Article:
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How To Successfully Transition From Junk Food To A Vegan Diet

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While researching bloggers for our health food-tographers post, we came across Ella, of the recipe blog Deliciously Ella. Her story is pretty remarkable— in an effort to treat an unexpected illness, she went from a regular young woman who regularly enjoyed the simple pleasures of convenience-store grub, to a major player in the health-food game. Her recipe app received over 17,000 downloads in the first month of its release, and she's currently hard at work on her first cookbook, which is coming out later this year. We asked her to share the story of her successful—and swift—transition to a plant-based diet.

Until three years ago, I was a total sugar addict. My diet primarily revolved around chocolate, cookies, fizzy sweets, peanut butter, and jam eaten straight from their jars, and some pesto pasta here and there. It was absolutely delicious and seemed totally normal at the time. Then, in June 2011 I became extremely ill overnight. It started off with an insanely swollen stomach (so swollen that I looked at least six months pregnant) and a hangover-like feeling—very groggy, lethargic, aching all over my body, and so on. After five days, my symptoms hadn’t changed, so I went to the first of hundreds of doctors appointments.

Over the next four months I did a hospital tour of London, visiting countless specialists and undergoing every test that they could think of. As my symptoms worsened—I was losing my vision, becoming unbearably dizzy every time I stood up, and was in constant pain to the point that all I could do was sleep—the doctors got increasingly confused, as all the test results were inconclusive and seemed to show that there was nothing wrong. Of course this lead to me being accused a few times of having a psychological illness, which was beyond frustrating—who would to choose to look pregnant and sleep all the time?

In September I finally got a diagnosis: I had Postural Tachycardia Syndrome, which is effectively a breakdown of your autonomic nervous system. This is quite an issue, as your autonomic nervous system controls almost everything that goes on in your body—your heart rate, blood pressure, circulation, immune system, digestion, and more. For six months I followed my doctor’s advice, taking an array of different medications and steroids, assuming that if I took my pills properly, I would surely get better. Sadly, that wasn’t the case, and in January, after a disastrous attempt at a romantic getaway in Marrakech (which ended up in me being brought home semi-conscious in a wheelchair), I realized that it was time for me to take some responsibility for what was going on with my body.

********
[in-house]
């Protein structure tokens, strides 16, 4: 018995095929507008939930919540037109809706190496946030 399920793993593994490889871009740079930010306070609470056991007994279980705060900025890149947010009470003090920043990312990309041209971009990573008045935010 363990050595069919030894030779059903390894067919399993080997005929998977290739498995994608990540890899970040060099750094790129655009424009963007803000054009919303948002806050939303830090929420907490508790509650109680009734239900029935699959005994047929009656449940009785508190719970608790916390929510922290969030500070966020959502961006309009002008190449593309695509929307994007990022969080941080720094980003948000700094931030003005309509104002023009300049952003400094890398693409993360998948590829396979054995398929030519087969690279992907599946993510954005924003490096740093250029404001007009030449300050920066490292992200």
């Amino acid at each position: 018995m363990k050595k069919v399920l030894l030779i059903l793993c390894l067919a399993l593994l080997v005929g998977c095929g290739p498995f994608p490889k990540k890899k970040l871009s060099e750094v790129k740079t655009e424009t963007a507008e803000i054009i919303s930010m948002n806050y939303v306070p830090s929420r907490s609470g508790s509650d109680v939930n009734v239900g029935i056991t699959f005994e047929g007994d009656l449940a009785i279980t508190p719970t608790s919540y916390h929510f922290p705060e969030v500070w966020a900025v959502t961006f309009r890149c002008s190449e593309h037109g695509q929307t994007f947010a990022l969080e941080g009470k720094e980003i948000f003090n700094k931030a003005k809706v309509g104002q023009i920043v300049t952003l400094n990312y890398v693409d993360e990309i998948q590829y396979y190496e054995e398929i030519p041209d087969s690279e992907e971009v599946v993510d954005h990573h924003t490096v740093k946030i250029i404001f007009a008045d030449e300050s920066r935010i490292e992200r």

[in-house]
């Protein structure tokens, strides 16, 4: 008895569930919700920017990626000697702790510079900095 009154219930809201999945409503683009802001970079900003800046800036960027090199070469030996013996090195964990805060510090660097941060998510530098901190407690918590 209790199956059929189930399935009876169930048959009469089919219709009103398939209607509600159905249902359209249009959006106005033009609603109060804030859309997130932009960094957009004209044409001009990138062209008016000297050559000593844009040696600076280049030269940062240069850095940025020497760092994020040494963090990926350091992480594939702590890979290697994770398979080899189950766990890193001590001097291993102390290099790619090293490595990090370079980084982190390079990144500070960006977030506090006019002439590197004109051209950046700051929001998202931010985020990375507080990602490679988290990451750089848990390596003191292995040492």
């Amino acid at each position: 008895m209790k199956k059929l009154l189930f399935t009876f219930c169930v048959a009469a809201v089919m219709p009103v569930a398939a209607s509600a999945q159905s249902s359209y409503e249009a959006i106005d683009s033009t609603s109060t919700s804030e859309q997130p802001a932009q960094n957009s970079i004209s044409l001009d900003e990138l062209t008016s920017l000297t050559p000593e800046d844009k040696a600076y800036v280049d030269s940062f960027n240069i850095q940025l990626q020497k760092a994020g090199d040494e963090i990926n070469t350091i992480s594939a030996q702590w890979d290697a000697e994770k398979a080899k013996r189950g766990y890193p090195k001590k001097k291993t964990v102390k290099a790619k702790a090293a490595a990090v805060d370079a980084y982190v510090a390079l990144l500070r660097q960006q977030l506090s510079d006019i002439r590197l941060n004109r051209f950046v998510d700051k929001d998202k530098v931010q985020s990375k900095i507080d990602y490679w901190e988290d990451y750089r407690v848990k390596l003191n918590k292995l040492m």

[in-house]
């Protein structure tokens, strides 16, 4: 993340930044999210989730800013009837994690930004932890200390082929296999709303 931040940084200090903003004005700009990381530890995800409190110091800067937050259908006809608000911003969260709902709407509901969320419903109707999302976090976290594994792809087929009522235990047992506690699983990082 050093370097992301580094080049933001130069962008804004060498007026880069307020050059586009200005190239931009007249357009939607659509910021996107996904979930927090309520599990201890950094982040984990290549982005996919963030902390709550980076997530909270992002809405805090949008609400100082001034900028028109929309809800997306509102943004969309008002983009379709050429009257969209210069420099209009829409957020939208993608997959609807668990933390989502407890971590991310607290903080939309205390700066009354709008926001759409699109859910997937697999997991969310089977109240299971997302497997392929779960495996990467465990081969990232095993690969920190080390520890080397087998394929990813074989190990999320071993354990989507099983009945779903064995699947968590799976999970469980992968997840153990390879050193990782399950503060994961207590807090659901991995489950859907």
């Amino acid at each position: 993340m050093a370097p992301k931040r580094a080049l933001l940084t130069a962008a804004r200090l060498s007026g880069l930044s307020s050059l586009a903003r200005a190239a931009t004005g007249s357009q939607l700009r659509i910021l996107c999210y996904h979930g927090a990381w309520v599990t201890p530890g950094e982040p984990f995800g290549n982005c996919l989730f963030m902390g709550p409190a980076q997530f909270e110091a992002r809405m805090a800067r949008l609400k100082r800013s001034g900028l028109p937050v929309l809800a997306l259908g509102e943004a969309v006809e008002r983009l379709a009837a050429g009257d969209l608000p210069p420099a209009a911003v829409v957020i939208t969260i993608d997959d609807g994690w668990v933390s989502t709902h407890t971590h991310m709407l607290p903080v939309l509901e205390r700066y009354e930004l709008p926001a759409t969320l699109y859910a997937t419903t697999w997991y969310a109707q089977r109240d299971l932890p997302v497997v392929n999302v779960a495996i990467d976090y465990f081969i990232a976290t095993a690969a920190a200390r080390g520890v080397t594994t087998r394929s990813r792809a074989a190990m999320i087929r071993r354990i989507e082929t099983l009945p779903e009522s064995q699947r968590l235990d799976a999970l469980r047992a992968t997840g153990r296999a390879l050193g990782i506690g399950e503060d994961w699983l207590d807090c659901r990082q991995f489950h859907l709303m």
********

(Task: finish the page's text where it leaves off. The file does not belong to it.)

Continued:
Over the next few weeks I started researching natural healing, and came across an amazing woman named Kris Carr who had dealt with her cancer through changes in diet. I was so inspired that I decided that moment I was starting a plant-based, whole foods diet. There were a few issues, though. First of all, I didn’t like plants. Secondly, I had no idea what whole foods even were, and thirdly, I couldn’t cook! Nevertheless, I was determined to try, so for the next three months I ate the same easy-to-make things every day. Porridge with blueberries and bananas for breakfast (the fruit I'd put in right at the beginning, and mush down to the bottom so I'd forget it was there), then for lunch I would eat buckwheat bread with mashed avocado. Dinner was brown rice pasta with a vegetable sauce, which I'd make by just throwing veggies in a saucepan with some olive oil and tomato puree. It was all really delicious, but became a little monotonous, as you can imagine. I had continuous food envy, and dreamt of all the foods I missed—most of all the taste of something sweet. I have to admit that this did lead to some late-night candy binges, as I was just craving it so much. I’d feel so ill afterwards and would always regret it, but at the time I really just felt that I needed it.